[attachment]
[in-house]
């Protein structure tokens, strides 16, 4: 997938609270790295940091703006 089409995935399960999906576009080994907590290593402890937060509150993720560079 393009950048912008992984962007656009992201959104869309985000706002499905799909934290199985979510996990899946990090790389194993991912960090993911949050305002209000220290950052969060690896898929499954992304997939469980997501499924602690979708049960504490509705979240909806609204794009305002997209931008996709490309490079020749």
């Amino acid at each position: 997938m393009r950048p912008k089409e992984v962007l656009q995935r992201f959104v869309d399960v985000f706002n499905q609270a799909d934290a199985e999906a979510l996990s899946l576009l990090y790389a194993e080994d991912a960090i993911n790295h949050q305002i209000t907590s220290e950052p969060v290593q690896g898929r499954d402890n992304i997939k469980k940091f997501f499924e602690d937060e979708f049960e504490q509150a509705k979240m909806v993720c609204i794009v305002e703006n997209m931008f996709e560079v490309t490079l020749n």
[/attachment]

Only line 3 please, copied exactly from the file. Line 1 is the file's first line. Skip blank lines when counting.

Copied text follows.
């Amino acid at each position: 997938m393009r950048p912008k089409e992984v962007l656009q995935r992201f959104v869309d399960v985000f706002n499905q609270a799909d934290a199985e999906a979510l996990s899946l576009l990090y790389a194993e080994d991912a960090i993911n790295h949050q305002i209000t907590s220290e950052p969060v290593q690896g898929r499954d402890n992304i997939k469980k940091f997501f499924e602690d937060e979708f049960e504490q509150a509705k979240m909806v993720c609204i794009v305002e703006n997209m931008f996709e560079v490309t490079l020749n």